Accessibility weighs heavily in using TNF inhibitor first
Clinical trials data show that IL-17 inhibitors outperform TNF inhibitors for psoriasis, but in clinical practice, TNF inhibitors still perform very well in individual patients and are well tolerated, said, founding chair of the department of dermatology at Hofstra University, Hempstead, N.Y.
He argued in favor of TNF inhibitors as first-line therapy over IL-17 inhibitors for psoriasis. In this case, treatment decisions often come down to accessibility, Dr. Garg said. Not all insurance companies cover the cost of the newer IL-23 inhibitors. Plus, access to TNF inhibitors is widespread and costs are generally lower.
“As a physician, I don’t have complete autonomy in prescribing what I want. The reality is whether it be because of cross indication or discount pricing, [TNF inhibitors] – in particular adalimumab – is widely available on all plans and is usually the preferred treatment plan, at least in our area,” he said. “I’m not a big fan of plans that allow drugs at low or no cost for a year or 2, and then abandon the patients at that point thereafter. I like to use something that insurance will cover sustainably, and, quite frankly, TNFs have served well in that regard.”
However, TNF inhibitors are associated with more safety signals, plus they carry a greater risk of infection, leading to tolerability and persistence issues with patients.
“Psoriasis is a lifelong disease. I wish I could tell you that every drug is going to work well forever for individual patients, but I don’t think we know that yet. From my perspective, for efficacy, general well tolerance, convenience, and access, TNFs are still an important part of our ability to treat psoriasis effectively. I have no problem starting there and transitioning as needed for individual patients.
“In my experience, I think patients on TNFs generally do well. We don’t always get the patients clear and certainly there’s drop off of efficacy over time, but I’m not sure that’s a rationale for [changing treatment],” Dr. Garg said.
, a rheumatologist with Singapore General Hospital, and a member of the GRAPPA peripheral arthritis working group, argued against the use of IL-17 and IL-23 inhibitors as first-line treatment for PsA over TNF inhibitors. She reasoned that TNF blockers are more accessible, have more long-term safety data (including data indicating safety during pregnancy), and have better cardiovascular protection. She also noted that GRAPPA treatment recommendations strongly advise using TNF blockers (or IL-17 inhibitors) for treatment-naive patients with PsA.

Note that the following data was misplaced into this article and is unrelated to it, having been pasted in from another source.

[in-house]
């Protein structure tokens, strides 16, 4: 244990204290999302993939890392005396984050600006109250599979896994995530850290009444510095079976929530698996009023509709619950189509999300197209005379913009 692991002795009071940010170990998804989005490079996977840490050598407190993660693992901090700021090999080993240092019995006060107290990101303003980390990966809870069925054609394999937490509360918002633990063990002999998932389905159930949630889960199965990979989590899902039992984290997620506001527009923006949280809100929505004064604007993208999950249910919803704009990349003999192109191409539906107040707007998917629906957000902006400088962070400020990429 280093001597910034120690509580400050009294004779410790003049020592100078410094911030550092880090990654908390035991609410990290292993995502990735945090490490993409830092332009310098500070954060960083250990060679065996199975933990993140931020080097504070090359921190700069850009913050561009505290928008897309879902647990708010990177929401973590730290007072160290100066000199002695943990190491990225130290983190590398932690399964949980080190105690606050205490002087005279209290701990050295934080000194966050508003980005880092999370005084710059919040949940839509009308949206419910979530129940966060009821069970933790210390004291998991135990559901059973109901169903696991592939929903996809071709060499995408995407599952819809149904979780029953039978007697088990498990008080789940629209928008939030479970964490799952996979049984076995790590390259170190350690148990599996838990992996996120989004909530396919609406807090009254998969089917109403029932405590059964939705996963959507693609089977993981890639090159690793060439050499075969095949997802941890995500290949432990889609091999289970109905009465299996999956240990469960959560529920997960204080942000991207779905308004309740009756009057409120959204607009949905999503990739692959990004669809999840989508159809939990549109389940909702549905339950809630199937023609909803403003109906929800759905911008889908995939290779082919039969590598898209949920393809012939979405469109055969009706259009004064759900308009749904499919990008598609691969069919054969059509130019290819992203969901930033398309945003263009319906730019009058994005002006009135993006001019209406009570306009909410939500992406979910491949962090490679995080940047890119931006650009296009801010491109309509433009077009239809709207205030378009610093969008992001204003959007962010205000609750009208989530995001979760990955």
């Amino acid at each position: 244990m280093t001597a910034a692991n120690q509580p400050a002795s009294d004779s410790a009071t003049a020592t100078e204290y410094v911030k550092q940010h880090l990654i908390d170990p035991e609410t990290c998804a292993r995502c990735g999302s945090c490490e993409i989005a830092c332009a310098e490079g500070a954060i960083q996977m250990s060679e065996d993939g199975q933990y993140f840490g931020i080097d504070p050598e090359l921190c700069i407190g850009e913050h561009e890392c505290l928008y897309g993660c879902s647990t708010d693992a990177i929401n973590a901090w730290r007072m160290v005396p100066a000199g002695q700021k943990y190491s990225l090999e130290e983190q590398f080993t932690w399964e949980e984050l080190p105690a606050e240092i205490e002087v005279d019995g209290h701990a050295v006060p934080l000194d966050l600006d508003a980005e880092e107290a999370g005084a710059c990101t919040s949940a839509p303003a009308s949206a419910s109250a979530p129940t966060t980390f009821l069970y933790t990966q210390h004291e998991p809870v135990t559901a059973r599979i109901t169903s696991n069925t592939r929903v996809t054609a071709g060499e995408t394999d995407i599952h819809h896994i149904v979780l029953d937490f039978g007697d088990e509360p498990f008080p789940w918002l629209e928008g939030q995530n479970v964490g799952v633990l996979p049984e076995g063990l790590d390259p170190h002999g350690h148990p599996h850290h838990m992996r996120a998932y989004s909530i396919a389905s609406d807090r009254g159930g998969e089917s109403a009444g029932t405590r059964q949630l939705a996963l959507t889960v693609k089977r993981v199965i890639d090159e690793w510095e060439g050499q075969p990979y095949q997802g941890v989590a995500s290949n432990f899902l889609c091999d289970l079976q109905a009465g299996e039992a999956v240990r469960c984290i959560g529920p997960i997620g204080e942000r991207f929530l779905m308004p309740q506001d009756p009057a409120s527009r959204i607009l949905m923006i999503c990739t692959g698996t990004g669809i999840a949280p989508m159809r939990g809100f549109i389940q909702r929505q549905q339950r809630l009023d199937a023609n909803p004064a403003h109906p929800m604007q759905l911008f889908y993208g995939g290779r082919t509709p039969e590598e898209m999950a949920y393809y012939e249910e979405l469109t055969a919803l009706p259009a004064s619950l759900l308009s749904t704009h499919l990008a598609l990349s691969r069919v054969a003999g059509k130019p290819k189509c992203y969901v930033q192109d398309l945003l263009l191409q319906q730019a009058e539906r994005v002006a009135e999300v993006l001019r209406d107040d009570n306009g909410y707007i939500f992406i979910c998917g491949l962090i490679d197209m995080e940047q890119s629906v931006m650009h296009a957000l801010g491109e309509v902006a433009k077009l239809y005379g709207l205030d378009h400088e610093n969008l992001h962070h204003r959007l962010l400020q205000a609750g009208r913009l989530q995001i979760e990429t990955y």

“Accessibility is very important as I learned along the way of leading the peripheral arthritis [GRAPPA] working group. Accessibility [issues] can be coming from a lot of sources, but if you don’t take good care of accessibility, you might be developing a guideline that is way out of reality and nobody is going to use it,” she said.
In her native Singapore, Dr. Leung said that patients pay for biologics out of pocket, so cost is a key factor for her patients. She stated that adalimumab is available as a biosimilar at about $200 monthly for patients with PsA in Singapore, while the average monthly costs are $1,400 for originator infliximab and $1,500 for originator etanercept. By comparison, secukinumab sells for about $750 monthly, ixekizumab $540 monthly, and guselkumab $2,000 monthly.
Treatment choices should be aligned with the disease manifestations of PsA, Dr. Leung said, keeping in mind that accessibility and individual patient needs and preferences should be considered as well. She conducted an informal comparison that found TNF inhibitors are most effective for patients with uveitis or inflammatory bowel disease. Evidence from head-to-head studies indicates that TNF inhibitors and IL-17 inhibitors have similar efficacy for peripheral arthritis, enthesitis, and dactylitis. But caution is warranted, she suggested, for determining the best biologics for axial disease because no head-to-head comparison trials have been conducted for IL-17 or IL-23 inhibitors versus TNF inhibitors.
Dr. Armstrong has been a consultant to AbbVie, Bristol-Myers Squibb, Dermira, Genzyme, Incyte, Janssen, Leo Pharma, Eli Lilly, Novartis, Pfizer, and UCB. Dr. Jadon has been a consultant to, has been on speakers bureaus for, and has received grant/research support from AbbVie, Amgen, Celgene, Celltrion, Gilead, Janssen, Eli Lilly, MSD, Novartis, Pfizer, Roche, Sandoz, and UCB. Dr. Garg has consulted for AbbVie, Boehringer Ingelheim, Janssen, and UCB. Dr. Leung has been a consultant to AbbVie, Boehringer Ingelheim, Janssen, Eli Lilly, Novartis, and Pfizer. She has been on speakers bureaus for AbbVie, Janssen Eli Lilly, and Novartis. She has received grant/research support from Pfizer and conference support from AbbVie,